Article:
Rise of homeless women is a tragic and growing reality

Rise of homeless women is a tragic and growing reality

By Kevin Woodhouse

A disturbing trend is taking root in Montreal, as the number of homeless women—many of them middle aged—continues to grow. Recent statistics place that number at more than 6,500 but those are hard to calculate as most women fall under the hidden homeless category. Those without a roof over their heads forego help at male dominated shelters and tend to sleep on friends’ and families’ couches at night temporarily.

La Maison Margurite’s 2013 annual report noted that the largest increase of homelessness is happening to people aged 50 and over who have lost their jobs, have mental health or cognitive issues or a form of drug dependency, accounting for 66 per cent of their clientele that year.

Operating that year at 152 per cent capacity, the women’s shelter in the city received so many calls for help that 8,000 callers were turned away due to inadequate space for all of the requests for temporary shelter.

In all, La Maison Marguerite received on average 713 calls every month, 23 calls per day. Many clients deal with isolation and noted that they do not have a single person to call in case of emergency. Coupled with recent changes in material status and the loss of employment, it is not uncommon for the shelter’s clients to need help.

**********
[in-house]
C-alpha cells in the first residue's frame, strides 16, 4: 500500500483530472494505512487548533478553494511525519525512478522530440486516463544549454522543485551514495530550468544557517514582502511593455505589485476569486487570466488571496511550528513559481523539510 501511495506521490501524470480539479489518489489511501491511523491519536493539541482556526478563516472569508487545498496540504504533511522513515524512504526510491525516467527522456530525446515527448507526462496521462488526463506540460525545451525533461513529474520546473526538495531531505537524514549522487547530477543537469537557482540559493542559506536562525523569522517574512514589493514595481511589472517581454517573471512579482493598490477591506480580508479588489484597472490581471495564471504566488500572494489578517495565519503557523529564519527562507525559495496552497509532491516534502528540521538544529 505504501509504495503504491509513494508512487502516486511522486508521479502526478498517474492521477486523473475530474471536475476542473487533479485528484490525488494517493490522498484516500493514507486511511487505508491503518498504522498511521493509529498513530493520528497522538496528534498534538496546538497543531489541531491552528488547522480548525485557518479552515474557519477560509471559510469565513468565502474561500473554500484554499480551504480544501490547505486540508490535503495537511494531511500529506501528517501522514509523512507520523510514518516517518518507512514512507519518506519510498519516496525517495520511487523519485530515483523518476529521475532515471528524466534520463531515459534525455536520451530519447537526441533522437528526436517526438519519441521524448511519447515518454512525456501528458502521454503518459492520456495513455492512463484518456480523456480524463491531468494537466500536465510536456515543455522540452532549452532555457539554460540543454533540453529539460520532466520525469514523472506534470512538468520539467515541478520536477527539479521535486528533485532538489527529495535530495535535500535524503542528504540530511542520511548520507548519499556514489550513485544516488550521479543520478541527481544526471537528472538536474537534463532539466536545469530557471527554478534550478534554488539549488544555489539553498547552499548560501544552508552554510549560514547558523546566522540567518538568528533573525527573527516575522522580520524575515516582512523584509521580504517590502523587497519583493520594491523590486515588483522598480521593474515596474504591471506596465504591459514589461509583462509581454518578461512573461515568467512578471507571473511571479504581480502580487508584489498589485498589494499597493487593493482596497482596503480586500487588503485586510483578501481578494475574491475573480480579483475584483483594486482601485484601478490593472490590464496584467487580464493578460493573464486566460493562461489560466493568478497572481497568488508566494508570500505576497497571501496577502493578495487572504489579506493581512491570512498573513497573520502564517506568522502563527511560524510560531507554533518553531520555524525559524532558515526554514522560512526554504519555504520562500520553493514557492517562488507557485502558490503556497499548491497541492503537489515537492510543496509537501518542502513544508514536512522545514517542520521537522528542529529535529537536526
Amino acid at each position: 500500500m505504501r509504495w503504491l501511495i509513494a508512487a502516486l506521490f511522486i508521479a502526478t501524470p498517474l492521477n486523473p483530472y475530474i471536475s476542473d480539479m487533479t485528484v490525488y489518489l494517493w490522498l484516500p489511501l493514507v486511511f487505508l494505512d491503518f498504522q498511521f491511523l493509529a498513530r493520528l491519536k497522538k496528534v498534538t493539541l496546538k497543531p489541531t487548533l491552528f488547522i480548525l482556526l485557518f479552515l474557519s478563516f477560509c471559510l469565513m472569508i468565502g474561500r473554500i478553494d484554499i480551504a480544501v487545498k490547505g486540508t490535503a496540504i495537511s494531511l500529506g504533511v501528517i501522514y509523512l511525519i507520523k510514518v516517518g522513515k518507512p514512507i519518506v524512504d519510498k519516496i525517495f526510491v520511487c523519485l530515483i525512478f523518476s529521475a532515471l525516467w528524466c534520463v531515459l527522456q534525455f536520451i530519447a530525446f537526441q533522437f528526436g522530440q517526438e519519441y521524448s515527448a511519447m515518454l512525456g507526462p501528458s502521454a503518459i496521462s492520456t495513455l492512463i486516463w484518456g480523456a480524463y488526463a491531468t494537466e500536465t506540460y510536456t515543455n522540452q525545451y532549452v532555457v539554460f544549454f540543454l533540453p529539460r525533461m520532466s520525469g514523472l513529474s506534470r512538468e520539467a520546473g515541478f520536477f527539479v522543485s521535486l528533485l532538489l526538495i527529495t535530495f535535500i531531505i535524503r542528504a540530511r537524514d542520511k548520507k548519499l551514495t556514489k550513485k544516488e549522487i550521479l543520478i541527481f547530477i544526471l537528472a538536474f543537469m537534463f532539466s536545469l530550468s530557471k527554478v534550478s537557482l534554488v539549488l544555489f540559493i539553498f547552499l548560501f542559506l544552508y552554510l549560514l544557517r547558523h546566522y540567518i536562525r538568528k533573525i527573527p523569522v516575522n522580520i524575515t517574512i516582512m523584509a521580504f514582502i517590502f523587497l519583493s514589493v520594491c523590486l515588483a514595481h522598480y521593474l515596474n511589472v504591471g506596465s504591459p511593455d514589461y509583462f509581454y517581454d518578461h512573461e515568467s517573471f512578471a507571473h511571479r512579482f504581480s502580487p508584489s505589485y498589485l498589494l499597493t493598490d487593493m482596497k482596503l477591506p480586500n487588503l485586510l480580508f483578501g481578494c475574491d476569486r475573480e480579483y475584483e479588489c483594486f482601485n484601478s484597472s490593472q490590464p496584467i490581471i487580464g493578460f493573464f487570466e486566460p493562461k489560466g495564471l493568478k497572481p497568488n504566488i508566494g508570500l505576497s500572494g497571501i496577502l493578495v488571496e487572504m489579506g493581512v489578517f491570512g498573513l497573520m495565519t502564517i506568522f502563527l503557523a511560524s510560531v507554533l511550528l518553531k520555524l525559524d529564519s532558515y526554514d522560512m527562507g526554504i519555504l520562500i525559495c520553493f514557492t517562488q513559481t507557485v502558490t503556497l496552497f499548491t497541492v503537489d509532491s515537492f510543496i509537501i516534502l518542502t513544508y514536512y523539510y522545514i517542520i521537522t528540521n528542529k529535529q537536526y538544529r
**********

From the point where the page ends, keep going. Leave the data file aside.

This past fall, Léonie Couture, founder of director general of La rue des Femmes, issued a news release decrying the lack of social services and housing for homeless women while requests for help at the shelter have gone up 81 per cent since it opened its doors only seven years ago.

Couture explained that with such an increased demand and not enough services available, the number of refusals the shelter had to make has gone 135 per cent since 2008.

Without adequate social housing becoming a priority for the city, Couture’s concerns are that those who actually get off a waiting list and into affordable housing, “the lodgings are not really affordable because someone living alone on social assistance cannot afford the rent.”

Without social housing or even shelter beds, the women with nowhere to go “have to sleep in parks, their places of employment, in alleyways or have to negotiate with their bodies for a night on a sofa,” explained Couture.

Thanks to an initiative from Nazareth House, a residence for men, a new 30-bed domicile exclusively for the city’s homeless women, and those at risk of becoming homeless, will open its doors to the public this May.

To learn more about Anne’s House, which will open its doors this spring, visit maison-nazareth-house.com/annesshouse
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